IT Compliance Advisor

Aug 28 2009   1:46PM GMT

Information technology: Key enabler to a sustainability strategy

Scot Petersen Scot Petersen Profile: Scot Petersen

Adam Werbach is Global CEO of Saatchi & Saatchi S, a sustainability agency, and author of a new book, Strategy for Sustainability. Werbach writes that, “sustainability initiative(s) must be core to the business—bold, not bolted on.” In this email interview, he expands on IT’s role as a primary driver for sustainable business, and adds that, despite voluntary initiatives, “eventually, all businesses will be regulated into compliance.”

Is information technology, including the people, hardware, software and processes, going to be the primary driver for developing sustainable business practices, or one of many tools toward that end?

Adam Werbach: IT is a critical enabler to a more sustainable enterprise. The first characteristic of a sustainable business is that it’s transparent. Transparency means getting salient metrics widely spread into the organization. The IT function can play an essential role in this sort of transparency. There are also direct benefits in energy savings, telecommuting, and logistics efficiency support that IT can aid.

What is the best role for IT in a sustainability strategy?

AW: Convener. Building a sustainable organization requires the creation of cross-functional network, where non-traditional authority can solve systemic problems. Since IT crosses all divisions, it sits in a perfect location to bring groups together for design charrettes.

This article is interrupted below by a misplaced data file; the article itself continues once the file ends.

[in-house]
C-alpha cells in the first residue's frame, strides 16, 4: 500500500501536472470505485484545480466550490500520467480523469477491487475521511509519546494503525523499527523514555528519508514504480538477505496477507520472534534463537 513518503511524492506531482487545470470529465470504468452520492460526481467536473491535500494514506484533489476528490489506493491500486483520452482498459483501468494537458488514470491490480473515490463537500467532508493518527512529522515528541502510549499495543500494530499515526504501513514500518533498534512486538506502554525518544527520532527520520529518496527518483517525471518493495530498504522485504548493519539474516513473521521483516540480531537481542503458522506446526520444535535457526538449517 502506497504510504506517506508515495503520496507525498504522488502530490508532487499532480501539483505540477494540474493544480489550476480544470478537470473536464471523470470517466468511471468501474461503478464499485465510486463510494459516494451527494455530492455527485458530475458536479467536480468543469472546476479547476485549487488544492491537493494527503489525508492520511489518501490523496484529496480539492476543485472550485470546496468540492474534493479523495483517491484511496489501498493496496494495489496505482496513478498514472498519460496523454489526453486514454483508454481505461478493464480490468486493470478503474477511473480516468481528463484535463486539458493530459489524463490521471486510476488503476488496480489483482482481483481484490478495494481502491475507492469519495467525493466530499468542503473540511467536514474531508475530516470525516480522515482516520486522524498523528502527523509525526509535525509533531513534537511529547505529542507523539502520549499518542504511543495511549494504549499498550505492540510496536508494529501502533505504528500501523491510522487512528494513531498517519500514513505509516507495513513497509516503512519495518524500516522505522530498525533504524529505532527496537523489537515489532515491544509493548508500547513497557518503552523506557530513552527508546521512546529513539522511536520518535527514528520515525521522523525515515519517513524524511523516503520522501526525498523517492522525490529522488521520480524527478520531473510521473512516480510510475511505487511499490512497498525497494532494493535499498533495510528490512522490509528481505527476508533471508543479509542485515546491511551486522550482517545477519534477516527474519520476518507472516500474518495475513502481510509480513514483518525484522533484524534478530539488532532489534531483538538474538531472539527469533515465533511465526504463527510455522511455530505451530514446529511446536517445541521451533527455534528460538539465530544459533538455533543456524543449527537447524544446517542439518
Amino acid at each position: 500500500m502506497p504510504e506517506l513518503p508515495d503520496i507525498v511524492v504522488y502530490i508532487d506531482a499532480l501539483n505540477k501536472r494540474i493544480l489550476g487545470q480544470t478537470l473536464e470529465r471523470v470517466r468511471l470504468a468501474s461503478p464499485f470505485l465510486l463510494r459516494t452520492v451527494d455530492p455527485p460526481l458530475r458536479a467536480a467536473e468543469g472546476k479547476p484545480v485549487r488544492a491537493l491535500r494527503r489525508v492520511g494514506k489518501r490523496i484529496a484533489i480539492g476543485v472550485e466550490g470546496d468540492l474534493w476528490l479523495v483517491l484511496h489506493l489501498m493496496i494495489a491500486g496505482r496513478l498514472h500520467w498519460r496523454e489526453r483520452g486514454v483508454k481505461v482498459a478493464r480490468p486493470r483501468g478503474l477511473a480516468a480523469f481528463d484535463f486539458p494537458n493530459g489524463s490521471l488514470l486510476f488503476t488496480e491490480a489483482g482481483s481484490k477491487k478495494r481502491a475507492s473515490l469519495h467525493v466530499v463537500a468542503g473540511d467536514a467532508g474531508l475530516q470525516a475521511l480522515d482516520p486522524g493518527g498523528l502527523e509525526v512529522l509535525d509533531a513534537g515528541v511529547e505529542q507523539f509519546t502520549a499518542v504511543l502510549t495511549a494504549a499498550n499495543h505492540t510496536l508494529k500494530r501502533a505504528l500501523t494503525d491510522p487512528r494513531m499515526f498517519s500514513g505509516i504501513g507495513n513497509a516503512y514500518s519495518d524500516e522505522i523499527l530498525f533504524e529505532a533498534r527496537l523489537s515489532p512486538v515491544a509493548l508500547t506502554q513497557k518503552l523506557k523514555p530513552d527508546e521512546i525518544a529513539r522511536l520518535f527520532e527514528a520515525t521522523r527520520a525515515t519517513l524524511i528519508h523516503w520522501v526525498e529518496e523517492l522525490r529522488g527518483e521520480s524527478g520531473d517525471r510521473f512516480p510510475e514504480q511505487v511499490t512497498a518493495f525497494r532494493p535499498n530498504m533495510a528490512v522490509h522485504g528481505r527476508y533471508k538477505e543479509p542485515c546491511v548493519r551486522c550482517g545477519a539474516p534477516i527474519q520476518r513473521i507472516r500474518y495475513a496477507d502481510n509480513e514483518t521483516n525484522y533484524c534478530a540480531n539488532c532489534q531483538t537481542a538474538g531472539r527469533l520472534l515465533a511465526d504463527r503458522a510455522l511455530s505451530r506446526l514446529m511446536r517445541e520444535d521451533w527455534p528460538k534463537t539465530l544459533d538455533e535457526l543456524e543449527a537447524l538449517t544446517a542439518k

Do you envision sustainability managers being able to “model” capital expenditures around sustainability in the same way the finance department develops net present value models for everything else? In other words, will companies be able to determine ROS (return on sustainability) for sustainable initiatives?

AW: Absolutely. In most cases sustainability investments will simply be blended into existing capital programs. Some companies have lowered the hurdle rate for investments connected to clean energy for examples, as a means of hedging against future price spikes in energy or the public relations value of the investment. In this case the bar is lowered because of broader corporate benefits.

Will such ROS calculations be built only around cost savings or can sustainable practices actually make money for a company?

The best topline opportunities right now exist in the expansion of a product to a new consumer (or B2B) customer base. There are an exceedingly large number of companies and consumers that are adding sustainability as a primary or secondary buying attribute. Eventually, all businesses will be regulated into compliance, but right now companies that are leading the pack are gaining new customers.

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